As a member of BuildBrighton, I've been taking part in some exciting competitions run by Farnell/element14. I've been a long-time customer of Farnell and bought most of my equipment through them (long gone are the days when you could pop into a local Maplin store and speak with someone knowledgeable about components and get help with your homebrew project!). They've always offered excellent service, a really comprehensive catalogue of components, and next day delivery even if your order doesn't go in until late into the evening!
I know a lot of people use RS Components and Rapid and even I still scour eBay for job-lot bargains, but mostly, when it comes to sourcing electronics components, there's only one website on my Google Chrome regularly visited list - and it's Farnell. In short, I think Farnell are great!
And now there's even more reason to rave about Farnell - because their recently re-branded element14 department has been running a number of projects to encourage interaction with the developer community. Not only did they organise the Worldwide HackerSpace Challenge, but they also gave away free cash (yes, real, genuine cash to spend anywhere, not just on their webstore) to provide the community maker groups with a budget to develop their own ideas!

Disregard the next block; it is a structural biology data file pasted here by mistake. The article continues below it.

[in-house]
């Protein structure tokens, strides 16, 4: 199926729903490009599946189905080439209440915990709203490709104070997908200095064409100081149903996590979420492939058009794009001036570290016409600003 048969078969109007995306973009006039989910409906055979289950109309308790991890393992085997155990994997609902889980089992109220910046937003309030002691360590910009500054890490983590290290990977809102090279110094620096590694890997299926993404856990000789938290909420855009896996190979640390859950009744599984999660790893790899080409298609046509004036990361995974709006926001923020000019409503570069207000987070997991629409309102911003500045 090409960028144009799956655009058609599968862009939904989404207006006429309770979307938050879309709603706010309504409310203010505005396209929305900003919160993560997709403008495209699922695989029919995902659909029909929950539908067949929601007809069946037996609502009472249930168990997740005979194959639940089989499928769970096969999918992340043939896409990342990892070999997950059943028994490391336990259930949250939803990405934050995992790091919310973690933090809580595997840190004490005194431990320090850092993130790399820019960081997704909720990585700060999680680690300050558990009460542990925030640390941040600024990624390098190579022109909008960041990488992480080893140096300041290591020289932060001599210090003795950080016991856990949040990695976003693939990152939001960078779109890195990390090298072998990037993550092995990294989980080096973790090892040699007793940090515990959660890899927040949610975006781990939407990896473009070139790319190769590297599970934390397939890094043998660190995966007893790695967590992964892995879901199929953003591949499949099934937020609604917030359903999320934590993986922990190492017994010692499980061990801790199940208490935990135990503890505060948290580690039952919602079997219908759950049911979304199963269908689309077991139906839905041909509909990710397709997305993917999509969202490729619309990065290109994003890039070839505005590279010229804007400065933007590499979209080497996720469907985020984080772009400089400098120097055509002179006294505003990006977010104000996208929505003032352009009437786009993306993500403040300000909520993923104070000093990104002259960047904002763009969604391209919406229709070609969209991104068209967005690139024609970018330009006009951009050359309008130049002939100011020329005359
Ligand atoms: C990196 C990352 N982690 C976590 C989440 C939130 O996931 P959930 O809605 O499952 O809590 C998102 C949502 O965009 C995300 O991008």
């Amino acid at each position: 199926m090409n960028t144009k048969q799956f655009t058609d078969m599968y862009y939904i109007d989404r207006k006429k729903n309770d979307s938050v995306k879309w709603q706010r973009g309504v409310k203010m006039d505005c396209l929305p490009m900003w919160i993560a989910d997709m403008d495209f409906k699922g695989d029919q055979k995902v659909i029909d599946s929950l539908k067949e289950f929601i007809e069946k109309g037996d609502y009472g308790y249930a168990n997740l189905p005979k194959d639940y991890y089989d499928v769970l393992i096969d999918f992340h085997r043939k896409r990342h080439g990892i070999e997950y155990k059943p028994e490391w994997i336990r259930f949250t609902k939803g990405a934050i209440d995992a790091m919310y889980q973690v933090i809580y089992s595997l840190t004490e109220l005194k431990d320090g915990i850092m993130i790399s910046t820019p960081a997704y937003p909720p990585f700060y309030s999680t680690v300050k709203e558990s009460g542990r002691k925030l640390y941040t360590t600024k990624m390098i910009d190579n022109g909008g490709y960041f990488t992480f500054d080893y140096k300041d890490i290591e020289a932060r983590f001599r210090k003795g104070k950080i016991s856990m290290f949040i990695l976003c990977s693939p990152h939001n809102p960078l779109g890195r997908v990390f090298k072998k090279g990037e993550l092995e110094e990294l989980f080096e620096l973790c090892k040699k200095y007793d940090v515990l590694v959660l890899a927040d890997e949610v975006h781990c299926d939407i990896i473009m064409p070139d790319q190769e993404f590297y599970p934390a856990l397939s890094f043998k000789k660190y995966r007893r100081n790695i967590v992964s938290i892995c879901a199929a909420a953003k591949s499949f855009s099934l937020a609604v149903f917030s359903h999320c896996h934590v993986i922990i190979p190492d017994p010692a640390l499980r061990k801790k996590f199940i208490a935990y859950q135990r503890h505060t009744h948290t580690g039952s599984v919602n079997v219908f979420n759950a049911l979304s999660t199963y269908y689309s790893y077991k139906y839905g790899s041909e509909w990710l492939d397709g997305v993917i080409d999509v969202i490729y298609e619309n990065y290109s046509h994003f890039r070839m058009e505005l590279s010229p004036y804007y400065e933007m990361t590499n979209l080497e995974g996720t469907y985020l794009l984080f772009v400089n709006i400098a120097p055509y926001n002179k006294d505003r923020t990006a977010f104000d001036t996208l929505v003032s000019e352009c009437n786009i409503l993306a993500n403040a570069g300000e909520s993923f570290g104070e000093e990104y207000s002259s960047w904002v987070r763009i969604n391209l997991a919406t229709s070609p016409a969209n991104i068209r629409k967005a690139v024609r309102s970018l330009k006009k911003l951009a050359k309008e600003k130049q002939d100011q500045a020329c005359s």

As well as this, Farnell are actively encouraging developers to submit their ideas and helping by providing equipment and development kits: all completely free of charge! There are no caveats or conditions - if one of their guys likes what you're doing, look out for an email asking what you'd like to play with from their massive catalogue of components and look out for some freebies in the post!
We got an mBed development kit completely free. In fact we were offered anything from the Farnell products catalogue to try out and review, but we headed straight for the NXP storefront (http://uk.farnell.com/nxp) to check out the latest ARM7 development kits - although PICs are great, we're looking to step up to something bigger and beefier soon, and the NXP mBed system looks like a nice easy introduction to ARM7.
We're kicking a few ideas around to see what we can do with it, but already have a steer on what we can use it for. More details will be posted here as they're finalised.....